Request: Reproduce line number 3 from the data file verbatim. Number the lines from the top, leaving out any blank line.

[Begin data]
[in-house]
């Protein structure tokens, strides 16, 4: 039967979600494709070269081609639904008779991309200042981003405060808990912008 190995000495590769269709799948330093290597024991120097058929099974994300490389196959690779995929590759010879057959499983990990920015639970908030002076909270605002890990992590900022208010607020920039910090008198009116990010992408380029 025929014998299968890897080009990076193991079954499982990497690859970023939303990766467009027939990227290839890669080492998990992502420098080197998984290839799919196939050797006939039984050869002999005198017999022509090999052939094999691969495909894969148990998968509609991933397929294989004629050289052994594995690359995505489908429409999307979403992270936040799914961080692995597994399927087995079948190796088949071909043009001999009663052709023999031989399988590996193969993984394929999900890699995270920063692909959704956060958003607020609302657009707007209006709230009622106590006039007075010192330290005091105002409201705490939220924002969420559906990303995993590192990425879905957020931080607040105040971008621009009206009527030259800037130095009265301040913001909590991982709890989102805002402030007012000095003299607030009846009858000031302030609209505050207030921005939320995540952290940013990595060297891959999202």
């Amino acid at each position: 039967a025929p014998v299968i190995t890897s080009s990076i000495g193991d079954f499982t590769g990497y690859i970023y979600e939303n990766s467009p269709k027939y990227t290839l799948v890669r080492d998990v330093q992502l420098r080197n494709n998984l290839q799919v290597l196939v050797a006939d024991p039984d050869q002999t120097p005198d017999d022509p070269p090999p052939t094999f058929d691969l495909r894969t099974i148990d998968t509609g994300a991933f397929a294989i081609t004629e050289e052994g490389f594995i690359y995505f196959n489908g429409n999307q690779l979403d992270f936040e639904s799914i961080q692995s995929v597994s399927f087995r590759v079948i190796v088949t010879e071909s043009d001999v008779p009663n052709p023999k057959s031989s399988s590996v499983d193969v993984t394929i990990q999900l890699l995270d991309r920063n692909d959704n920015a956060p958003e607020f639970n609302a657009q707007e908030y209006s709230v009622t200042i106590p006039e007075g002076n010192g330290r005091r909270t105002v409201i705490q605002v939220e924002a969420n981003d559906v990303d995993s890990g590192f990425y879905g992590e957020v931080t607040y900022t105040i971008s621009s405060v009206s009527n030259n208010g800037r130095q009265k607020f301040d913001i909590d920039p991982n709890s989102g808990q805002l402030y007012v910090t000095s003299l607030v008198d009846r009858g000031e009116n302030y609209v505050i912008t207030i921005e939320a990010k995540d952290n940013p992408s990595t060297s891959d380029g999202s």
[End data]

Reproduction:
């Amino acid at each position: 039967a025929p014998v299968i190995t890897s080009s990076i000495g193991d079954f499982t590769g990497y690859i970023y979600e939303n990766s467009p269709k027939y990227t290839l799948v890669r080492d998990v330093q992502l420098r080197n494709n998984l290839q799919v290597l196939v050797a006939d024991p039984d050869q002999t120097p005198d017999d022509p070269p090999p052939t094999f058929d691969l495909r894969t099974i148990d998968t509609g994300a991933f397929a294989i081609t004629e050289e052994g490389f594995i690359y995505f196959n489908g429409n999307q690779l979403d992270f936040e639904s799914i961080q692995s995929v597994s399927f087995r590759v079948i190796v088949t010879e071909s043009d001999v008779p009663n052709p023999k057959s031989s399988s590996v499983d193969v993984t394929i990990q999900l890699l995270d991309r920063n692909d959704n920015a956060p958003e607020f639970n609302a657009q707007e908030y209006s709230v009622t200042i106590p006039e007075g002076n010192g330290r005091r909270t105002v409201i705490q605002v939220e924002a969420n981003d559906v990303d995993s890990g590192f990425y879905g992590e957020v931080t607040y900022t105040i971008s621009s405060v009206s009527n030259n208010g800037r130095q009265k607020f301040d913001i909590d920039p991982n709890s989102g808990q805002l402030y007012v910090t000095s003299l607030v008198d009846r009858g000031e009116n302030y609209v505050i912008t207030i921005e939320a990010k995540d952290n940013p992408s990595t060297s891959d380029g999202s």